Vine Talk: Can David slay Goliath in the world's vineyards?

Tue Jul 6, 2010 6:04am EDT
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(Curtis Marsh is a Singapore-based independent wine writer and commentator with nearly 30 years experience in the wine industry. The opinions expressed are his own. His website is

By Curtis Marsh

SINGAPORE (Reuters Life!) - The analogy of David and Goliath seemed fitting for this vinous account as many are familiar with the legend and the substance of message in the outcome.

Metaphorically speaking, The Valley of Elah is Singapore.

The Israelites David is represented by modest wine producers at relatively user-friendly prices (sub S$100 per bottle) facing the Philistines mighty Goliath, personified by the most exalted and expensive realms of France.

The setting and participants are perhaps the most notable factors, Singapore being effectively neutral territory in terms of not producing any wine.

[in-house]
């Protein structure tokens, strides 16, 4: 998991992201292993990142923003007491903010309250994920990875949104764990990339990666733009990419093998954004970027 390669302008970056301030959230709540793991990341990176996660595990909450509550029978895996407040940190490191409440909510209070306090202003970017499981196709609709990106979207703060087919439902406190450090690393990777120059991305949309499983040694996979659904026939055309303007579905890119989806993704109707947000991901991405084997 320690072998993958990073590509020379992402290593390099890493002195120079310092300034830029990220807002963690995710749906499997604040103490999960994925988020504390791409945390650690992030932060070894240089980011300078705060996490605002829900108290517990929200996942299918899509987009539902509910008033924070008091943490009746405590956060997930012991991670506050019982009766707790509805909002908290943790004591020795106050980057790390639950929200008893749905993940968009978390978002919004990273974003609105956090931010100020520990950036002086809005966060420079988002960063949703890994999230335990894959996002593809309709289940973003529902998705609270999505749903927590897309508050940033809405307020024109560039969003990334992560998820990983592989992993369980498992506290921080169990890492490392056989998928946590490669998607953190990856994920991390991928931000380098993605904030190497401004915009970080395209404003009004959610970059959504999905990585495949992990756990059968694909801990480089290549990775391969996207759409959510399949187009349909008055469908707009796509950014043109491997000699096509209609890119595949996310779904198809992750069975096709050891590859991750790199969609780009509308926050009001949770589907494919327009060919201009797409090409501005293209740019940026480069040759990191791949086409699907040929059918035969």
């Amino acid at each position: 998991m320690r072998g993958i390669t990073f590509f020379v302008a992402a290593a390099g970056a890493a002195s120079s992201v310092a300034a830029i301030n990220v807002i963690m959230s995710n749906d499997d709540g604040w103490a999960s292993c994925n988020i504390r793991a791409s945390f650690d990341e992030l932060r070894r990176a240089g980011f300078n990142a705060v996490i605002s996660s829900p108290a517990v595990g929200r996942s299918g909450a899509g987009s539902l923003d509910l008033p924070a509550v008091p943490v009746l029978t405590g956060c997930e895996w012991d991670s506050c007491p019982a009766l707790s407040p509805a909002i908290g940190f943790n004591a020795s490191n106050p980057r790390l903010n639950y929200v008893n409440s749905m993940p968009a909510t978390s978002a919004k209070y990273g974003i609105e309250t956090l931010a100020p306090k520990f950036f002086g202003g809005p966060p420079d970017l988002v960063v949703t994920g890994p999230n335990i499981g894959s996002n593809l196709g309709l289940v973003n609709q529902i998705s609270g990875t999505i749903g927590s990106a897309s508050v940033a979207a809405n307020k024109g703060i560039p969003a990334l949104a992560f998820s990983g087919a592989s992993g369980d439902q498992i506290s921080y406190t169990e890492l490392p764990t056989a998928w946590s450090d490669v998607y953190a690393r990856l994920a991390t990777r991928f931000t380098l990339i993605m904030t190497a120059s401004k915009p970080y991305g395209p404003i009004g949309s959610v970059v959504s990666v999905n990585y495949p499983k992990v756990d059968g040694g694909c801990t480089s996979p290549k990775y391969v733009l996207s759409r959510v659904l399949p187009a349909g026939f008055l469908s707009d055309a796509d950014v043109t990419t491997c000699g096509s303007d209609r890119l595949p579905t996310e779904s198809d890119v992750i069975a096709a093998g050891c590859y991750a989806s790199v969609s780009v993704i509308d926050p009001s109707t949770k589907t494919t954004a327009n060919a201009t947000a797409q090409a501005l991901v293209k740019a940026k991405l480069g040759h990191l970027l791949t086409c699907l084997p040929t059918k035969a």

Of more relevance are the 20 participants in this exercise, none of whom are wine professionals but a broad representation of nationalities and all well-traveled, relatively wine savvy, open-minded-palates attending a luncheon.

The host of the luncheon -- a wine enthusiast who prefers unpretentious, wholesome wines -- gave me the opportunity to show wines of unquestionable superiority and emphatic status - no expense spared - against the unassuming and relatively affordable with the caveat that the wines were not too obscure.

To ensure the relevance and impartiality of the exercise, the wines were served with their identity masked and paired with an appropriate dish to bring out the best in them.   Continued...

<p>Workers harvest grapes of Pinot Noir in the Alsace region near Colmar, eastern France, August 31, 2009. REUTERS/Vincent Kessler</p>